Expert Q&A: What Does the Future Hold for Broker Dealers and Large Wealth Management Firms? 

Broker dealers have reached an inflection point. Consolidation continues amidst mounting pressures. Change is critical for survival. As they compete with nimble, fast-growing RIAs for advisor talent and clients, they must decide how to build a compelling business model for the future. Typically, they have chosen to explore three routes:  

  • establishing all-in-one platforms and providing advisor choice on affiliation models  
  • creating their own corporate RIA
  • acting like technology firms creating custodial platforms to embed within their platforms for better control over the client experience and a tighter integration with their own products and services, as well as the ability to monetize them.

All these options introduce complexities that will shape what the future holds for broker dealers and large wealth management firms.  

The following is an output of a wide-ranging Q&A session we recently held with Managing Directors Jaci Stanton and Wade Spencer, who have extensive experience working with broker dealers and large wealth management firms.

Q: What does RIAs’ growth mean for broker dealers as well as custodians and private equity firms?

JS: The RIA space happens to be the fastest growing area in the industry and has the most attention from private equity (PE) firms. Acquisitions are expensive and we suspect costs will likely continue to rise. As costs rise so do expectations and revenue pressures. RIA growth also impacts custodians and tech firms. Our take on growth stages: RIAs under $1 billion have a notable dependency on their custodian partner and use out-of-the-box tech solutions. Between $1 billion and $5 billion RIAs will onboard additional custodians and allocate a larger percentage of revenue on technology. At $5 billion they consider self-clearing and a new data structure. Some begin to position themself for “sale.”  Others begin to position themself as an aggregator. It has PE firms and broker dealers taking note.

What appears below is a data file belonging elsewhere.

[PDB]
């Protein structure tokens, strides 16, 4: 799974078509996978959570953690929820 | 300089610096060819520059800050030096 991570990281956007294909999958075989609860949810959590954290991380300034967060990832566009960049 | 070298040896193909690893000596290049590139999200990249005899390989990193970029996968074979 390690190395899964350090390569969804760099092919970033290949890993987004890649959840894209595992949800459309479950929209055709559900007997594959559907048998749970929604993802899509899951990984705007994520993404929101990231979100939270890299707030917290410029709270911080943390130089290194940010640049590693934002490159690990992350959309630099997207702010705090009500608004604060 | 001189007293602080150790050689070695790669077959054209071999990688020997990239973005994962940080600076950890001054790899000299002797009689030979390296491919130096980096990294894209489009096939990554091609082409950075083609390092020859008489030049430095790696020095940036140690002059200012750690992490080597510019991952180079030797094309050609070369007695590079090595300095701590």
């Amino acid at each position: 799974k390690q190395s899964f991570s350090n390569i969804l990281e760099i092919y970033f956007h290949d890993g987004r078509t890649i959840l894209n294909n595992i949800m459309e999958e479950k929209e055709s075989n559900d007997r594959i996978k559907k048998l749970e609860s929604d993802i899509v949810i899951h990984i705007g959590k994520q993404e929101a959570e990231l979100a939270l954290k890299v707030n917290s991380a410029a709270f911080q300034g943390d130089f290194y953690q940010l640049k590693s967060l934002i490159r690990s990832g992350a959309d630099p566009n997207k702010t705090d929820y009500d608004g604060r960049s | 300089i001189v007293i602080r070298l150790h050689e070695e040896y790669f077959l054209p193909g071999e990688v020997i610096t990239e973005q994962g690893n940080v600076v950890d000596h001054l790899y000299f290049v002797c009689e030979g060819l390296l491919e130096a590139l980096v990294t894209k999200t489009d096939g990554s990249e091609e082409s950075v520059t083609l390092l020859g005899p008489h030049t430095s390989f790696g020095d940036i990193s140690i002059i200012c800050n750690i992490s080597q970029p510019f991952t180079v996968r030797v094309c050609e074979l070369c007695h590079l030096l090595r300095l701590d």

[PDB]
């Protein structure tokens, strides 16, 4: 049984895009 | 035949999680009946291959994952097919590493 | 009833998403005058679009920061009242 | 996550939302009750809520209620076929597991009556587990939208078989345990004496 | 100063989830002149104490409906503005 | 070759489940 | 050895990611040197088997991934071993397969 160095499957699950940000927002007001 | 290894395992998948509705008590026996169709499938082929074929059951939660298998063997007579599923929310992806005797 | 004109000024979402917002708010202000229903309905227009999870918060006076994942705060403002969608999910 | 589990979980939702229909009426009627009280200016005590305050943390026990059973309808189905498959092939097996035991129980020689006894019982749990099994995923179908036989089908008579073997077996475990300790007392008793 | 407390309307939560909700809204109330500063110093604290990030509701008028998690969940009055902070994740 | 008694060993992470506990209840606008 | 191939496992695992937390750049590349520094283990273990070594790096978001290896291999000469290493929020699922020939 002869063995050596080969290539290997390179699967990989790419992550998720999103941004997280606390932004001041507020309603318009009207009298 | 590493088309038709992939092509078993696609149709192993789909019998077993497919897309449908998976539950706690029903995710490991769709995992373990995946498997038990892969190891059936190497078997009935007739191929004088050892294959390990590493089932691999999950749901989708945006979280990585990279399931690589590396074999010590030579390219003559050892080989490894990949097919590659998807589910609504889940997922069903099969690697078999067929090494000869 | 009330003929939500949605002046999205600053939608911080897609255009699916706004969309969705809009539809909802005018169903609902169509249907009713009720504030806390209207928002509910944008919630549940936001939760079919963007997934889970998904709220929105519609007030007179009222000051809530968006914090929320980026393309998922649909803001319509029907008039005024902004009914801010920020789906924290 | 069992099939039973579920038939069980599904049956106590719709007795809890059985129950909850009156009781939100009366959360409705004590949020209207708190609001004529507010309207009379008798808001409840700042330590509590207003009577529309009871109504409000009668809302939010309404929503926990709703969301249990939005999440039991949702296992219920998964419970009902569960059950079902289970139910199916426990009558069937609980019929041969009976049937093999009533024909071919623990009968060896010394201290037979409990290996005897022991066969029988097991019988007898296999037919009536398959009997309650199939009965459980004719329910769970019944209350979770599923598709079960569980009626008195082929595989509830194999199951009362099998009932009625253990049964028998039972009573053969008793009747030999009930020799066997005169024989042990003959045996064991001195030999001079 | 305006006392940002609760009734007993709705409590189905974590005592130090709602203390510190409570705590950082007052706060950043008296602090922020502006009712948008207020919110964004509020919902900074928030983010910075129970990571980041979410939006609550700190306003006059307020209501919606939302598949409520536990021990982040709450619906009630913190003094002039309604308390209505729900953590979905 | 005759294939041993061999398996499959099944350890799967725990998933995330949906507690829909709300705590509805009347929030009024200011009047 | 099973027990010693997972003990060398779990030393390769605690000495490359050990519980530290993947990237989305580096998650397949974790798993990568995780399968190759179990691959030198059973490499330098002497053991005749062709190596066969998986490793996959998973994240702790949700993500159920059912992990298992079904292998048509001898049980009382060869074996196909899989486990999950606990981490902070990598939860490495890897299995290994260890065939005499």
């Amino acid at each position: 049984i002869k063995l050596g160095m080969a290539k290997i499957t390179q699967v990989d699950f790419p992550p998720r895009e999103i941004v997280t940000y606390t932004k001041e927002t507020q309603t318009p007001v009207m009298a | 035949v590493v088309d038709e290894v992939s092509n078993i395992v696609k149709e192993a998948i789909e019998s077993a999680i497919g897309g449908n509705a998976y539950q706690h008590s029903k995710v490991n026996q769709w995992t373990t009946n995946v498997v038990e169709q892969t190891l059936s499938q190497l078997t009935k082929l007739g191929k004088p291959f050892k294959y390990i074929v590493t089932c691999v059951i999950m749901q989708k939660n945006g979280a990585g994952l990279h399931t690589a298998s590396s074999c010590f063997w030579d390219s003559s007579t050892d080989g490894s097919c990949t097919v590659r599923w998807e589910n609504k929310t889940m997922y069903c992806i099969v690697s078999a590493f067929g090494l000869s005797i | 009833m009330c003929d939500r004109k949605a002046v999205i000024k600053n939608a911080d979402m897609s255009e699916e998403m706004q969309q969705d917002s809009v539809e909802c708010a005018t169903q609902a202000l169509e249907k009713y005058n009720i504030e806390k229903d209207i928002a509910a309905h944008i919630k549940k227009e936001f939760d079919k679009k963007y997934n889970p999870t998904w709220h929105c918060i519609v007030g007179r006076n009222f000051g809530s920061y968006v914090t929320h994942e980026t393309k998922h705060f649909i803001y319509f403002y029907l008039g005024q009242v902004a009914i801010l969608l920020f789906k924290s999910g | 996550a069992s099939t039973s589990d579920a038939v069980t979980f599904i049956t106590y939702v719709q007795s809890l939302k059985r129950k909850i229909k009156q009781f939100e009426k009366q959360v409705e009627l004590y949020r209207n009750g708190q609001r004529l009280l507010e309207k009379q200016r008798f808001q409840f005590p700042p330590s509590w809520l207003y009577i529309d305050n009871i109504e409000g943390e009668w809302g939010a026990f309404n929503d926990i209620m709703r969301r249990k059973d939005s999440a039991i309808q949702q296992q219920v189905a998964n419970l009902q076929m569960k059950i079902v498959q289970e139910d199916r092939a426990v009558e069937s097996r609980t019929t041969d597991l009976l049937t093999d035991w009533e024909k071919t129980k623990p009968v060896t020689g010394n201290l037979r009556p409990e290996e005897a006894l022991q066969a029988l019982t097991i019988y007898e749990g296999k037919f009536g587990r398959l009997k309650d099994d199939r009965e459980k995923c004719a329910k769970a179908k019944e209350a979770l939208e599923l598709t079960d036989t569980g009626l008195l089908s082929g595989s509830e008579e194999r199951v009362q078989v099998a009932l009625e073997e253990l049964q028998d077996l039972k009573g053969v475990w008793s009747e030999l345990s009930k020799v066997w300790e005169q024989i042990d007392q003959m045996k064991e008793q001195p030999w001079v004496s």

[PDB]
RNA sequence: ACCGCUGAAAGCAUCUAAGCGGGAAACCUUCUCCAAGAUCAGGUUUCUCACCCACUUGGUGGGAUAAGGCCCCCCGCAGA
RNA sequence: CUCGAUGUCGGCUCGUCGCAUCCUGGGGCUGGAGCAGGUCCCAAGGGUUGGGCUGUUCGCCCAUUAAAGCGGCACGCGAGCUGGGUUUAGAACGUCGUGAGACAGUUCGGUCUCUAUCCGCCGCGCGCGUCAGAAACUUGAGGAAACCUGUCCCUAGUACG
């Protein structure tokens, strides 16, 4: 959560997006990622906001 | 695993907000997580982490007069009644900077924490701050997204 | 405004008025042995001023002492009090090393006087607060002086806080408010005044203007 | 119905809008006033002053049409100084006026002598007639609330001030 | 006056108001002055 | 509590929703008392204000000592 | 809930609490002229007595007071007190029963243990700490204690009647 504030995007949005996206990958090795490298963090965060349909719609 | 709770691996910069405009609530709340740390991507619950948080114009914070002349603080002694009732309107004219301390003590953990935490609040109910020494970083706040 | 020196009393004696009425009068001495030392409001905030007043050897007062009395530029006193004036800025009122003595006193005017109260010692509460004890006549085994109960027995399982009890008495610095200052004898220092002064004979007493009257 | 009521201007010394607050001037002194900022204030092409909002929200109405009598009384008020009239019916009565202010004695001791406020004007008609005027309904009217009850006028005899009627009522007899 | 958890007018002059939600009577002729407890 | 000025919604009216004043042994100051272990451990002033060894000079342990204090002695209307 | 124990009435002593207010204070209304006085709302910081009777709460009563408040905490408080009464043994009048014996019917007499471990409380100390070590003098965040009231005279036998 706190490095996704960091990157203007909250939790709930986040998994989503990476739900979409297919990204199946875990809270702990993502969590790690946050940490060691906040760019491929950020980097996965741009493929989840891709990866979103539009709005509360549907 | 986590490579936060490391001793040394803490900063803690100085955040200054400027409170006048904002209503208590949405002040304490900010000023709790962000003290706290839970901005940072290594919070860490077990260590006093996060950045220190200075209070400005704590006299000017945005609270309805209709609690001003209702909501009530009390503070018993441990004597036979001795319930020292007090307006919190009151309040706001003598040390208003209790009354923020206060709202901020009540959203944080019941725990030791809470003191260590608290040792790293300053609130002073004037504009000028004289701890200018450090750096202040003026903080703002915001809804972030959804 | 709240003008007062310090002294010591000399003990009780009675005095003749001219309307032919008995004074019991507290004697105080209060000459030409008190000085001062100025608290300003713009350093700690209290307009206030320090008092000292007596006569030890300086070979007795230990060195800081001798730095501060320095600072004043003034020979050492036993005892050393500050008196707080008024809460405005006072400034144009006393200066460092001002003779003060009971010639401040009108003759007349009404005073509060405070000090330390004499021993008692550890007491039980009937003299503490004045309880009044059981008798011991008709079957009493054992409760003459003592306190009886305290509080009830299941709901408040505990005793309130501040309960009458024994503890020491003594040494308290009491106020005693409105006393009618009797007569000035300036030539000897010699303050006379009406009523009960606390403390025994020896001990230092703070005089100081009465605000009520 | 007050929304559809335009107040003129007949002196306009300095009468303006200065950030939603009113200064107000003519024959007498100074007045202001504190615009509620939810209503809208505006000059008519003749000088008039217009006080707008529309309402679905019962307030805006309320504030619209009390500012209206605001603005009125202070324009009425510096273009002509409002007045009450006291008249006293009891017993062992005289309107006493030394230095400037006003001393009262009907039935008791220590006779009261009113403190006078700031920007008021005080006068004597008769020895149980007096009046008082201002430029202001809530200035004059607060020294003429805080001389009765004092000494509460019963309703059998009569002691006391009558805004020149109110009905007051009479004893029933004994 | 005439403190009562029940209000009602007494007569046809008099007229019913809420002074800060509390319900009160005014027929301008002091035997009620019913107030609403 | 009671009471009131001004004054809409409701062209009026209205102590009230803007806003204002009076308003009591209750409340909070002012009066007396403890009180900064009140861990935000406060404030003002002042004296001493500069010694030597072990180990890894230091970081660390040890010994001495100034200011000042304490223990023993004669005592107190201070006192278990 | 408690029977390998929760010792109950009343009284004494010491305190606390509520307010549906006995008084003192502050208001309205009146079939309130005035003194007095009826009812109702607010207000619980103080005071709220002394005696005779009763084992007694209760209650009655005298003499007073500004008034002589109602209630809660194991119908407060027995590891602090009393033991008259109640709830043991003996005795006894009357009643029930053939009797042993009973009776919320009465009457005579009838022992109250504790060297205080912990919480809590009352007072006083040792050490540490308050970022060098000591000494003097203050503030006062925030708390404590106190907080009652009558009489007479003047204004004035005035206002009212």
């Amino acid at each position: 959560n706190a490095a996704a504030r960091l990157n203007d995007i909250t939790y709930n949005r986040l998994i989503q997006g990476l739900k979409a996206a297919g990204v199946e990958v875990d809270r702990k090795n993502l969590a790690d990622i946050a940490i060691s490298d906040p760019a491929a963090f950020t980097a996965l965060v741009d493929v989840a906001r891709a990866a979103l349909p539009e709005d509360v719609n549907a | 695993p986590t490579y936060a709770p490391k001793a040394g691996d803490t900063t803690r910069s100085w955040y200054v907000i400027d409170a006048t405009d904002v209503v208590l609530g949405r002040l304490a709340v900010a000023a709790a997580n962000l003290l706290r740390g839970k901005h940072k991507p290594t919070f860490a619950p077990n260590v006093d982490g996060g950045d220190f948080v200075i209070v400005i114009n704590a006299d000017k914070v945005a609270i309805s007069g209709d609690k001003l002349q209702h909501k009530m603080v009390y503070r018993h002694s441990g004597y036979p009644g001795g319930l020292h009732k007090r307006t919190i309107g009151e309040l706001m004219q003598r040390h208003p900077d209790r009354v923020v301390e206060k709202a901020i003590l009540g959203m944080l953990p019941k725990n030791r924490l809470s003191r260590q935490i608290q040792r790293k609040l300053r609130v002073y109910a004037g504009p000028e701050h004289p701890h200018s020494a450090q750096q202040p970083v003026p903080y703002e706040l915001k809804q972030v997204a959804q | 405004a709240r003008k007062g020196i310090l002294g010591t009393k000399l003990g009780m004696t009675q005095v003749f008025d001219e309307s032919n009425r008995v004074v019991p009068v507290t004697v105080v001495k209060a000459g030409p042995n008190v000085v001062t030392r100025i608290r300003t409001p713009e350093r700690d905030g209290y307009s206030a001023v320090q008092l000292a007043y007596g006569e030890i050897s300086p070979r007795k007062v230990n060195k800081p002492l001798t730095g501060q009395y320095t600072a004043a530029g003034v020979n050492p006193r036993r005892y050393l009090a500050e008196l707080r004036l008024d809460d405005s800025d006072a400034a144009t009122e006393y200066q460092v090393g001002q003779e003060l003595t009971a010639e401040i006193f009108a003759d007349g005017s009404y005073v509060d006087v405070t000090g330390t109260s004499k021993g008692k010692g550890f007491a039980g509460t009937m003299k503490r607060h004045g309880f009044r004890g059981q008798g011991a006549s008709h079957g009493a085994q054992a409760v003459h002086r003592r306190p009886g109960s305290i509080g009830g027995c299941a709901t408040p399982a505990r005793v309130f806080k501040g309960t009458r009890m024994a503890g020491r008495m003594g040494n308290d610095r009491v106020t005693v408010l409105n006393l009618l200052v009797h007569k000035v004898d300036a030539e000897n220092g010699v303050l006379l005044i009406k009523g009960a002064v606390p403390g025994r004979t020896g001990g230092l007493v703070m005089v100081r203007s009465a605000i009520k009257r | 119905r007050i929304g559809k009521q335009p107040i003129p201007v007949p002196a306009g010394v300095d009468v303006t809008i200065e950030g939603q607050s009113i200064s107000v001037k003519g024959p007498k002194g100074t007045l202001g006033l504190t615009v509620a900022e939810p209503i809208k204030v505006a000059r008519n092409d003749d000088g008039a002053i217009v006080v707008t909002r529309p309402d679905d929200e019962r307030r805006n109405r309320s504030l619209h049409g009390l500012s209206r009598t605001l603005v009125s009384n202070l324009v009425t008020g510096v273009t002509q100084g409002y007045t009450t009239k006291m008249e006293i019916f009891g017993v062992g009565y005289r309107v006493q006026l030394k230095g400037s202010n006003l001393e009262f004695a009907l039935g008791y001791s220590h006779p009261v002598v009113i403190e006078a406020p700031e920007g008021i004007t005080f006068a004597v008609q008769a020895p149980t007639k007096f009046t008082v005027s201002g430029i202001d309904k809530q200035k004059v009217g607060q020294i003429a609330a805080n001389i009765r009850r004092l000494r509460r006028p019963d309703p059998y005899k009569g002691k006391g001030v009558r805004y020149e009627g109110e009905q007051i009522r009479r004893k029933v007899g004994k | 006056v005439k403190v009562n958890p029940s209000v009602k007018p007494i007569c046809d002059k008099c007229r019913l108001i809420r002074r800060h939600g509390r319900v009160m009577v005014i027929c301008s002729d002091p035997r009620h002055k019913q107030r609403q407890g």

WS: For those independent broker dealers being backed by private equity, there's a growth story in terms of top line revenue and margin growth to be told. The fact that they don't have a corporate RIA yet or they don't provide custody services yet are huge opportunities for them to build a model that can participate in RIA growth.

Q: Do broker dealers and large wealth firms consider RIAs competitors?